There are great alternatives out there and many for that matter with even better features than Twitter. But to get people to change to use one of these alternatives as their main online presence tool is difficult. I am sure that people who have a huge influence and online presence like Jason Calacanis and Leo Laporte will have some influence to affect change since they have a huge number of followers, but in the end, I personally, don't want to monitor ANOTHER presence tool and I doubt that current Twitter'ers will change to another tool in one foul swoop very easily.

    Pity though, you've tried most of them and there are other tools that are far superior then Twitter.

  10. Agreed that Twitter is not really a conversational tool … I think that its real value is in the contribution its users make to giving every-one heads-up on interesting stuff (news, products, companies, experiences, whatever). These inform us, and give us direction in exploring the ‘ether’ … particularly if we have been selective in who we follow.

    The BIG problem is I think a technical one … and many users simply don’t understand just how much traffic Twitter is generating as it grows, and connections grow with it. Check out http://twitter.scripting.com/spewage.html … which gives a graphic illustration of the problem.

    ALL Twitter alternatives are going to have this problem, if the application is about getting ALL of your messages to ALL of your contacts/friends. Even Google struggles with this. Don’t believe me … check out http://www.splitbrain.org/projects/gbrain … this Firefox addon was creating Twitter-like traffic problems, which impacted on Google’s own services.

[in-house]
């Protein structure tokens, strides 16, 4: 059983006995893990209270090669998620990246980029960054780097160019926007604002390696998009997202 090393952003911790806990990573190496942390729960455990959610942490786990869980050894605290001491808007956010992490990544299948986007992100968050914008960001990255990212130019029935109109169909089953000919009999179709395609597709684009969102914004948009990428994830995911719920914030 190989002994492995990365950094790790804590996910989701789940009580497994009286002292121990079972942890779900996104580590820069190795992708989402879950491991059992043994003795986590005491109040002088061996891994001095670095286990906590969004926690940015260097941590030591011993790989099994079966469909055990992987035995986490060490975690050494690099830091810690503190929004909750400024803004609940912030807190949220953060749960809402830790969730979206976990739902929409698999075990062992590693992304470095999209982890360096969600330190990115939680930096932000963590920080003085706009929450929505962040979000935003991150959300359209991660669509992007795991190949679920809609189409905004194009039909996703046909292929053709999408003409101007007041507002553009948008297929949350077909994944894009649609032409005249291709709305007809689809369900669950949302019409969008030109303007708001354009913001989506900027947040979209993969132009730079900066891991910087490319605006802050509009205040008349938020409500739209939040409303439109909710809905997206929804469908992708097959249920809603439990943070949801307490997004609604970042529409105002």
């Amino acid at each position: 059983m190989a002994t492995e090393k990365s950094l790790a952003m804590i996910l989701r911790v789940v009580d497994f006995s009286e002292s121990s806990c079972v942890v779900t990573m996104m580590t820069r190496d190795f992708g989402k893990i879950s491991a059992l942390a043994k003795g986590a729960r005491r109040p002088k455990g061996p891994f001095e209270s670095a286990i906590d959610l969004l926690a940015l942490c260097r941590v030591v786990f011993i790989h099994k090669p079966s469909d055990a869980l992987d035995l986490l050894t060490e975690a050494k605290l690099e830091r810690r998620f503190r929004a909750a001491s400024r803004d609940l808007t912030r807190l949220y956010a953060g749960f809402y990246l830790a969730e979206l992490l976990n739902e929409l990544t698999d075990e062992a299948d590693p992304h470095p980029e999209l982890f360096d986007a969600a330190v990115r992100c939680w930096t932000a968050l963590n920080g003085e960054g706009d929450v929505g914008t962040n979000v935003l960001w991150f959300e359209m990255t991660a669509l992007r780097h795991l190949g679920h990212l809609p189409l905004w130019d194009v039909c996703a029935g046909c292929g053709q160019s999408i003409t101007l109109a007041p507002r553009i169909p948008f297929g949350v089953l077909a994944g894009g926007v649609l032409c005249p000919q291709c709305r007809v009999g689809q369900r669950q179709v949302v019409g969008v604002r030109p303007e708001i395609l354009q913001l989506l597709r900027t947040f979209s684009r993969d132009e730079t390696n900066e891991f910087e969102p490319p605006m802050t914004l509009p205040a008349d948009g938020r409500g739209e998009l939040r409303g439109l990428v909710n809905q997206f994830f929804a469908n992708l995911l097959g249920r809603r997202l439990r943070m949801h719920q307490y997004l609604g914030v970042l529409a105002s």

Bottom line … communication tools might come and go … but REAL conversation still remains 1 on 1 … if its ‘1 to many’ it isn’t really about conversation, is it! Is it?

  11. Agreed that Twitter is not really a conversational tool … I think that its real value is in the contribution its users make to giving every-one heads-up on interesting stuff (news, products, companies, experiences, whatever). These inform us, and give us direction in exploring the ‘ether’ … particularly if we have been selective in who we follow.

    The BIG problem is I think a technical one … and many users simply don’t understand just how much traffic Twitter is generating as it grows, and connections grow with it. Check out http://twitter.scripting.com/spewage.html … which gives a graphic illustration of the problem.

    ALL Twitter alternatives are going to have this problem, if the application is about getting ALL of your messages to ALL of your contacts/friends. Even Google struggles with this. Don’t believe me … check out http://www.splitbrain.org/projects/gbrain … this Firefox addon was creating Twitter-like traffic problems, which impacted on Google’s own services.

    Bottom line … communication tools might come and go … but REAL conversation still remains 1 on 1 … if its ‘1 to many’ it isn’t really about conversation, is it! Is it?

  12. Agreed that Twitter is not really a conversational tool … I think that its real value is in the contribution its users make to giving every-one heads-up on interesting stuff (news, products, companies, experiences, whatever). These inform us, and give us direction in exploring the ‘ether’ … particularly if we have been selective in who we follow.